Think you know everything about ERP definition and solutions? Here are five things to consider:
1. ERP Alternatives Are Everywhere
ERP has been forever linked with complexity, high cost and arduous 18-month rollouts. Today, however, enterprises have many alternatives to behemoths SAP and Oracle: On-demand and software-as-a-service (SaaS) ERP vendors offer robust product sets and open-source apps such as Compiere's can be bought via Amazon.com's EC2 Web services platform.
2. SMB and Fortune 500 Firms Can Both Use SaaS ERP
SaaS is not just for small business. Case in point: Chiquita Brands is rolling out a SaaS ERP app to its global operations (70 countries, six continents) to manage its 23,000 workers. GE recently implemented a SaaS supply chain app to manage US$55 billion worth of corporate spending among 500,000 suppliers in 100 countries. How's that for scale?
3. Next-Gen ERP Products Arrive in 2010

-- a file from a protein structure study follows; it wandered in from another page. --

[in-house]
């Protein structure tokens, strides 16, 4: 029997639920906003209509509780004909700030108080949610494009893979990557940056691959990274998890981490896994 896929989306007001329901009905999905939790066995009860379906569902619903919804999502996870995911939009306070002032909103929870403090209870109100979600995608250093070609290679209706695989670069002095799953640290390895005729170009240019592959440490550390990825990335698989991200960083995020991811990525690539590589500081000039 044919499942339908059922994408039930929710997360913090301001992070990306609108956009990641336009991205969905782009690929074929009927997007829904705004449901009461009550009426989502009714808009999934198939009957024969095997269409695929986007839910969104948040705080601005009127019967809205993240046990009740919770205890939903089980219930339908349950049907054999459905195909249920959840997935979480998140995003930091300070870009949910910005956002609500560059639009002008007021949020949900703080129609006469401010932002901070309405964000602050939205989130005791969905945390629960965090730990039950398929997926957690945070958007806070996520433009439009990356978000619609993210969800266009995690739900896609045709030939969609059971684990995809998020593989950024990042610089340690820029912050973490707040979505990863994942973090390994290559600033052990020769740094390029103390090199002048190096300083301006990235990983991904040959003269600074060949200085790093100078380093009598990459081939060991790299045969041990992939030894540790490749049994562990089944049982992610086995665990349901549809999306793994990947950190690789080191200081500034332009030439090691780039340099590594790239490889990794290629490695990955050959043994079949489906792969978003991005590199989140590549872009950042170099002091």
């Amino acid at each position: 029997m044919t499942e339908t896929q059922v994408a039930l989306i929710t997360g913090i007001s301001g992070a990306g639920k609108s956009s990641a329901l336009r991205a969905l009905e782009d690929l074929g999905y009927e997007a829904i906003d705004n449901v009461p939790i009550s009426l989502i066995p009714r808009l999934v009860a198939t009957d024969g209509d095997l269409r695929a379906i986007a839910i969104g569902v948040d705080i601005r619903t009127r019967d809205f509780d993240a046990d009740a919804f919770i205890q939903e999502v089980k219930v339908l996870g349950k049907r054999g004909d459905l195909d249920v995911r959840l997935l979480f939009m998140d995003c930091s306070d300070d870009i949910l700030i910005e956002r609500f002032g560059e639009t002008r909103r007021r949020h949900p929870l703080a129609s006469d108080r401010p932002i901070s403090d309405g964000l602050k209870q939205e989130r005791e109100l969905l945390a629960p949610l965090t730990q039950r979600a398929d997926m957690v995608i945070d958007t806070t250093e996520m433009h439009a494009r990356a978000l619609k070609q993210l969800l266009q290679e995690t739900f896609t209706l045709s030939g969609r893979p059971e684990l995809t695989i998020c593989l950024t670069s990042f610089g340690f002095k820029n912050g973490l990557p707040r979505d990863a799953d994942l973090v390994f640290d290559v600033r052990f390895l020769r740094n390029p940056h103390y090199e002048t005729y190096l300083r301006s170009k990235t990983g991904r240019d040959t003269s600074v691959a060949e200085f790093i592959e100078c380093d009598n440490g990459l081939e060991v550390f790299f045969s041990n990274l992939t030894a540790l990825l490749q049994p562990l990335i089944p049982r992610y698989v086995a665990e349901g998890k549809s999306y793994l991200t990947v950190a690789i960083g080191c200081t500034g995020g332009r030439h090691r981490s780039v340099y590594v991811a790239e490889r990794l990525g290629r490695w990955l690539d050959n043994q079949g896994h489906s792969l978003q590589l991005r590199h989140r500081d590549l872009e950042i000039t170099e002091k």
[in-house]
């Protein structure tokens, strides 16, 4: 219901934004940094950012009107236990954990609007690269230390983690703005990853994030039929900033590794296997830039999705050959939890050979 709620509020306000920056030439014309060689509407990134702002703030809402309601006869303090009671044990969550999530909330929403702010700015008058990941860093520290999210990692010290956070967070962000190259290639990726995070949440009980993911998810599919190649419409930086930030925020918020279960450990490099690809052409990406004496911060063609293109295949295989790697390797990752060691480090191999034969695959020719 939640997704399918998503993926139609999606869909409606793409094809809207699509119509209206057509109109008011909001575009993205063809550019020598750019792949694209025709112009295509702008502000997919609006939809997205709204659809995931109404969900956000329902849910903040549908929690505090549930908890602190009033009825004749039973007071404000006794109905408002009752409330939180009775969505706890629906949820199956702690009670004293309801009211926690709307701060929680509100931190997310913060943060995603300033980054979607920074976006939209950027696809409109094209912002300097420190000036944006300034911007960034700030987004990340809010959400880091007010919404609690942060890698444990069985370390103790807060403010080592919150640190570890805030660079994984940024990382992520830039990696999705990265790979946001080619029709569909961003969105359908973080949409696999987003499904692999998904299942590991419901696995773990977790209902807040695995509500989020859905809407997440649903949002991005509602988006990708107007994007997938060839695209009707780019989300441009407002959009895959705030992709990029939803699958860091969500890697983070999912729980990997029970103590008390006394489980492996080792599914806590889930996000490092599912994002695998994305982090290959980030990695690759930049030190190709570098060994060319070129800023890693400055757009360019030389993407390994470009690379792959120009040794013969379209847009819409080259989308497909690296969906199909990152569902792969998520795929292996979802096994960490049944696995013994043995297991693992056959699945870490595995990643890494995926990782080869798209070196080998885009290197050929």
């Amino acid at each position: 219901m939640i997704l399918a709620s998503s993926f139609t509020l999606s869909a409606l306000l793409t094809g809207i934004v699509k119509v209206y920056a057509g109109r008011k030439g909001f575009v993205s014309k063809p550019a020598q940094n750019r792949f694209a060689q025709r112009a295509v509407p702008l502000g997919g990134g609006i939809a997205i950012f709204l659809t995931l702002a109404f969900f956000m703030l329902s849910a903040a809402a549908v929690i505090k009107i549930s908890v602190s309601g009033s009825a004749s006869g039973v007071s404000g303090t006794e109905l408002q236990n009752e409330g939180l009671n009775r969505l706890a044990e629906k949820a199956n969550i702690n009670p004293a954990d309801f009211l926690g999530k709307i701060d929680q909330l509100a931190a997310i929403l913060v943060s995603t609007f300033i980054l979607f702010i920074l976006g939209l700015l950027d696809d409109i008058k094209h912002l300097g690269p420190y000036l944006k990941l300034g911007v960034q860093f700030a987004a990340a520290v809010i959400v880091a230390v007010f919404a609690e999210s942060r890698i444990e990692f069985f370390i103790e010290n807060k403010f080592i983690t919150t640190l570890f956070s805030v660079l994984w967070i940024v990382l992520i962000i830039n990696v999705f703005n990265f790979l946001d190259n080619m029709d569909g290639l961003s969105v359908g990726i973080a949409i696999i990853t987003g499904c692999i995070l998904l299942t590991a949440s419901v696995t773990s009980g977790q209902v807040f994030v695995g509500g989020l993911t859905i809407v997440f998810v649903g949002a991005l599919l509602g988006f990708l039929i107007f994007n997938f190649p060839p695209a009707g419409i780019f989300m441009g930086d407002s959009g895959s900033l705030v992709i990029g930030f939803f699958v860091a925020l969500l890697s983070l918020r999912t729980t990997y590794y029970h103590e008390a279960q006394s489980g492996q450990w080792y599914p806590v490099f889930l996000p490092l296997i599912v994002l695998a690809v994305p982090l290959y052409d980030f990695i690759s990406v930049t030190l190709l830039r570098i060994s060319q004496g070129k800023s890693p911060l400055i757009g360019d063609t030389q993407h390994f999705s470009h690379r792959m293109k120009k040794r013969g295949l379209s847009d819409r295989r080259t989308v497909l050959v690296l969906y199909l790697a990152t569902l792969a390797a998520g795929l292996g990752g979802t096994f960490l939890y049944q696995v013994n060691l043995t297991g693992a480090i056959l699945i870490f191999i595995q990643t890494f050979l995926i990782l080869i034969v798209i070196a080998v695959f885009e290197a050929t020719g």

With regards to your purchase and rollout timing, understand that major revamps from the two behemoths are en route. Oracle's long-awaited (and already delayed) Fusion Applications Suite will reportedly emerge in 2010. SAP's Business Suite 7, announced in February, should be ready for prime-time use early next year. Each vendor hopes that its new offering will grab marketshare and customers from the other.
4. ERP Maintenance Fees Are Not Decreasing
Recession-strapped customers or not, Oracle recently affirmed that it has no intention of messing with its maintenance fee "cash cow" - that highly lucrative annual revenue stream paid by customers for "software license and product support" that delivers 90 percent margins. In 2009, SAP actually increased its maintenance fees to keep pace with its rival. Mooooo!
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5. Failure Is Still a Common Outcome
Modern history overflows with ERP implementation disasters (just ask Hershey's or Nike or HP. Two recent cases provide even more angst: Waste Management is currently embroiled in a nasty $100 million lawsuit with SAP over a failed implementation, and Select Comfort notably decided (with shareholder pressure) to halt its $20 million, multi-module ERP project.